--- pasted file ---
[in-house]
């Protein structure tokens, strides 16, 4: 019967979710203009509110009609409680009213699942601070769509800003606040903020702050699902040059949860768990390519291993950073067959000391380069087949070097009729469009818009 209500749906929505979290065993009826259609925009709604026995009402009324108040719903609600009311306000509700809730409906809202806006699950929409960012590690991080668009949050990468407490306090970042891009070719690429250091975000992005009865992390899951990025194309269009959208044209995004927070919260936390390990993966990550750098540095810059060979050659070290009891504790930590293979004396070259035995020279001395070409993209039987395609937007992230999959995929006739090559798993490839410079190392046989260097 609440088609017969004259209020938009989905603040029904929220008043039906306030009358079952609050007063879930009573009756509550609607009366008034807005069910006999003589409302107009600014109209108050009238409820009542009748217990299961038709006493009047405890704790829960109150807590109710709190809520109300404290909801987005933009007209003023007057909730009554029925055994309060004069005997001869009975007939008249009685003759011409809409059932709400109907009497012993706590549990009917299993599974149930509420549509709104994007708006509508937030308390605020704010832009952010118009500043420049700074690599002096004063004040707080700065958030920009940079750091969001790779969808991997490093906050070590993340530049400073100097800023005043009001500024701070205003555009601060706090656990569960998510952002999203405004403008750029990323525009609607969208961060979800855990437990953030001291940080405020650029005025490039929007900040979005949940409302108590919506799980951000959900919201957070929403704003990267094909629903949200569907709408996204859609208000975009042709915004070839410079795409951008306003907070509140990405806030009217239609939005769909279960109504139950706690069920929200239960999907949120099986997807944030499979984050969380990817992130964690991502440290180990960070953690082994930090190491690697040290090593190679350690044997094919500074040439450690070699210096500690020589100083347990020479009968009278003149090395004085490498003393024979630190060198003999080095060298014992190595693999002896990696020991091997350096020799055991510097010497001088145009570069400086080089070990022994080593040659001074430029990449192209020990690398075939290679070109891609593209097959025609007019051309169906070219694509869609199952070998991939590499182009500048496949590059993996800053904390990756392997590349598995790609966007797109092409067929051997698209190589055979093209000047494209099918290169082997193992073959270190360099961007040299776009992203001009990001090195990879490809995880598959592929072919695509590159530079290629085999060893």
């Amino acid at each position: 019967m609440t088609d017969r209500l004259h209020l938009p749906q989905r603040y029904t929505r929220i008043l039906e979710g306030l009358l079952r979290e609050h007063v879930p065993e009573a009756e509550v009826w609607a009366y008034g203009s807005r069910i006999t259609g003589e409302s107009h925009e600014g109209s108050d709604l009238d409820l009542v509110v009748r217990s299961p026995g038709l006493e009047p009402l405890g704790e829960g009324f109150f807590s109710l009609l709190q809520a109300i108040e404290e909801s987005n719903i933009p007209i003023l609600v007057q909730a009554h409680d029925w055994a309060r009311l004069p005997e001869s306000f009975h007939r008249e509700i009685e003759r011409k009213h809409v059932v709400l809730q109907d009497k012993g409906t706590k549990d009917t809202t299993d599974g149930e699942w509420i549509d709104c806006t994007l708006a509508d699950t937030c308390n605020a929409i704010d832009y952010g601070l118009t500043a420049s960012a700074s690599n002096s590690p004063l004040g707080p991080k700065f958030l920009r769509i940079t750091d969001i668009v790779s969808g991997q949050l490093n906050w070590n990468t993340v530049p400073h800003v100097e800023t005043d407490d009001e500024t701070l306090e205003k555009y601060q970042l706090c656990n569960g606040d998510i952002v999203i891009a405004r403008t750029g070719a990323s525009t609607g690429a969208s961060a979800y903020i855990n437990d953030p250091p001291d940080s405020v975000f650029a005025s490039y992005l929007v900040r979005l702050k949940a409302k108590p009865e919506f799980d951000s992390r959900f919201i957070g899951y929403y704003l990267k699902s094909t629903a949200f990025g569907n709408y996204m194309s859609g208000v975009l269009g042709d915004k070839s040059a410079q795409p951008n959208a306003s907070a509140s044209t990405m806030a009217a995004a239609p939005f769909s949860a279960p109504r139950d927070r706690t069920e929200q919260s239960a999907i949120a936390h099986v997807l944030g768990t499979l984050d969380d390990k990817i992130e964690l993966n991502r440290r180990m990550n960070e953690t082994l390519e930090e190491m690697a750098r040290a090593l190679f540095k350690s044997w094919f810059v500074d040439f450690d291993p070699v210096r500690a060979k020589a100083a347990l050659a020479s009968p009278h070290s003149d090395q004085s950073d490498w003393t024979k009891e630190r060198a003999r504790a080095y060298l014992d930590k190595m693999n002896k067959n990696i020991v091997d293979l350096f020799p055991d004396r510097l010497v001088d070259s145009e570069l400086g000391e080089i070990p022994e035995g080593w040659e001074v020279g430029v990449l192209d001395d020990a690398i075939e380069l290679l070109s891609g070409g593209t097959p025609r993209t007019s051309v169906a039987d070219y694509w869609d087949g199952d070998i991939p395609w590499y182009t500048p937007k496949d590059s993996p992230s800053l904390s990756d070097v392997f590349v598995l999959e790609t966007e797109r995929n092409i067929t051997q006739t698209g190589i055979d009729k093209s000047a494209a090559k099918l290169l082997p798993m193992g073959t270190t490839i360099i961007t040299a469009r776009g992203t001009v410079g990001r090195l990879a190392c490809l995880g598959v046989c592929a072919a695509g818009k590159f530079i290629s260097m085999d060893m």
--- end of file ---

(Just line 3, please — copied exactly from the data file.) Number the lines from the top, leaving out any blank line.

């Amino acid at each position: 019967m609440t088609d017969r209500l004259h209020l938009p749906q989905r603040y029904t929505r929220i008043l039906e979710g306030l009358l079952r979290e609050h007063v879930p065993e009573a009756e509550v009826w609607a009366y008034g203009s807005r069910i006999t259609g003589e409302s107009h925009e600014g109209s108050d709604l009238d409820l009542v509110v009748r217990s299961p026995g038709l006493e009047p009402l405890g704790e829960g009324f109150f807590s109710l009609l709190q809520a109300i108040e404290e909801s987005n719903i933009p007209i003023l609600v007057q909730a009554h409680d029925w055994a309060r009311l004069p005997e001869s306000f009975h007939r008249e509700i009685e003759r011409k009213h809409v059932v709400l809730q109907d009497k012993g409906t706590k549990d009917t809202t299993d599974g149930e699942w509420i549509d709104c806006t994007l708006a509508d699950t937030c308390n605020a929409i704010d832009y952010g601070l118009t500043a420049s960012a700074s690599n002096s590690p004063l004040g707080p991080k700065f958030l920009r769509i940079t750091d969001i668009v790779s969808g991997q949050l490093n906050w070590n990468t993340v530049p400073h800003v100097e800023t005043d407490d009001e500024t701070l306090e205003k555009y601060q970042l706090c656990n569960g606040d998510i952002v999203i891009a405004r403008t750029g070719a990323s525009t609607g690429a969208s961060a979800y903020i855990n437990d953030p250091p001291d940080s405020v975000f650029a005025s490039y992005l929007v900040r979005l702050k949940a409302k108590p009865e919506f799980d951000s992390r959900f919201i957070g899951y929403y704003l990267k699902s094909t629903a949200f990025g569907n709408y996204m194309s859609g208000v975009l269009g042709d915004k070839s040059a410079q795409p951008n959208a306003s907070a509140s044209t990405m806030a009217a995004a239609p939005f769909s949860a279960p109504r139950d927070r706690t069920e929200q919260s239960a999907i949120a936390h099986v997807l944030g768990t499979l984050d969380d390990k990817i992130e964690l993966n991502r440290r180990m990550n960070e953690t082994l390519e930090e190491m690697a750098r040290a090593l190679f540095k350690s044997w094919f810059v500074d040439f450690d291993p070699v210096r500690a060979k020589a100083a347990l050659a020479s009968p009278h070290s003149d090395q004085s950073d490498w003393t024979k009891e630190r060198a003999r504790a080095y060298l014992d930590k190595m693999n002896k067959n990696i020991v091997d293979l350096f020799p055991d004396r510097l010497v001088d070259s145009e570069l400086g000391e080089i070990p022994e035995g080593w040659e001074v020279g430029v990449l192209d001395d020990a690398i075939e380069l290679l070109s891609g070409g593209t097959p025609r993209t007019s051309v169906a039987d070219y694509w869609d087949g199952d070998i991939p395609w590499y182009t500048p937007k496949d590059s993996p992230s800053l904390s990756d070097v392997f590349v598995l999959e790609t966007e797109r995929n092409i067929t051997q006739t698209g190589i055979d009729k093209s000047a494209a090559k099918l290169l082997p798993m193992g073959t270190t490839i360099i961007t040299a469009r776009g992203t001009v410079g990001r090195l990879a190392c490809l995880g598959v046989c592929a072919a695509g818009k590159f530079i290629s260097m085999d060893m």